“Being 40 per cent of the way through the project gives you a bit of confidence that you’re dealing with things you didn’t know five years ago,” Barnes said.
“Some of the assumptions made at the time were in a more benign environment … People cost an awful lot more now and things like steel and equipment have escalated.”
Bowen considers Snowy 2.0 critical to the government’s pledge to more than double the amount of power the electricity grid sources from clean energy to 82 per cent by 2030, as it can back up renewables when the wind isn’t blowing and the sun isn’t shining.
Green Energy Markets director Tristan Edis said politicians had not provided genuine economic and engineering reasons for backing expensive pumped hydro projects such as Snowy 2.0, which risked diverting construction industry resources from other projects critical to the renewable transition.
“The justification for why these projects are necessary and represent better value for money than other options for firming up renewables, such as batteries or gas generators operating on biofuels, has never been adequately explained,” Edis said.
Snowy 2.0, which uses surplus electricity to pump water uphill and then releases it to spin turbines at times of high demand, will increase the existing scheme’s total generation capacity to 375,000 megawatts hours, or enough to power 3 million homes for a week.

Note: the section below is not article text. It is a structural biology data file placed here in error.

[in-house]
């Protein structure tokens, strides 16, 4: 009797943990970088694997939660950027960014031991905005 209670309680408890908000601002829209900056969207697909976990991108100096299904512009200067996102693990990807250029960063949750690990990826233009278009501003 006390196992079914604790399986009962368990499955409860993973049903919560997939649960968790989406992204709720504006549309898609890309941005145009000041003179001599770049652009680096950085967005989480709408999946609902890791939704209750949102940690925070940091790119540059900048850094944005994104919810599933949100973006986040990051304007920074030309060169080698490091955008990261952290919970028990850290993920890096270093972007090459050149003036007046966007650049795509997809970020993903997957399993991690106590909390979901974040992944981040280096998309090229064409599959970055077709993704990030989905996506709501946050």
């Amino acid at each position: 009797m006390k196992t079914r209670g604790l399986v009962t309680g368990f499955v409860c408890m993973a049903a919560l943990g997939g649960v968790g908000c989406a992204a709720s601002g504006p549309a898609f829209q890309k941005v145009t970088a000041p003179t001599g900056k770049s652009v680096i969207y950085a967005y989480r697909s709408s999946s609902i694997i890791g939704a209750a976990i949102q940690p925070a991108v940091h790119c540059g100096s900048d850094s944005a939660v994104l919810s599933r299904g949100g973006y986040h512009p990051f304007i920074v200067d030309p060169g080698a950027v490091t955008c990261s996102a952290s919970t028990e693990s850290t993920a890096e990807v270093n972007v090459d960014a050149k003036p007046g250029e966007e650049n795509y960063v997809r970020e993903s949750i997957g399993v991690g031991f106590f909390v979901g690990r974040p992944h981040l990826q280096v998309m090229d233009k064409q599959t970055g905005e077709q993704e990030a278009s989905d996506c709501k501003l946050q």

But Edis said batteries, which only run for hours at a time, could be deployed in concert with targeted use of gas plants to offer a low-emissions, low-cost alternative to pumped hydro.
“Studies of past historical weather patterns suggest that the need for 24-hour-long generation options are quite limited and may be better handled through gas turbines,” he said.
“The lack of a thorough, independent evaluation of these projects relative to alternatives raises concerns these pumped hydro projects are being pursued for political reasons.”
When asked how Snowy’s cost blowout would affect the rest of the energy portfolio budget, Bowen said the Commonwealth would absorb some of it, and raised the prospect of publicly funded equity investments.
He insisted there would be no cuts to planned spending in his portfolio.
“None of that’s on the cards. We continue with our energy agenda,” he said.
The Australian Energy Market Operator (AEMO) warned on Thursday that ongoing delays and disruptions to new energy projects such as transmission lines would elevate risks of power outages as soon as the coming summer in Victoria and South Australia, as ageing coal-fired power plants closed over the next few years.
A hot, dry summer is forecast and AEMO said a surge in demand for airconditioning during a heatwave or an unexpected coal plant breakdown could lead to a blackout.
Innes Willox, the chief executive of peak employer lobby Ai Group, said there were no magic fixes for the energy crisis but governments must commit to the “hard graft of implementation” of cheaper renewables or rising power prices would continue to slug households and businesses.
“If we can’t build, the lights will go out much more often and bills will be much higher – for people in the regions as much as people in the cities,” Willox said.
“If we can’t build, new industrial opportunities will vanish overseas – and so may much of our existing energy-intensive industries.”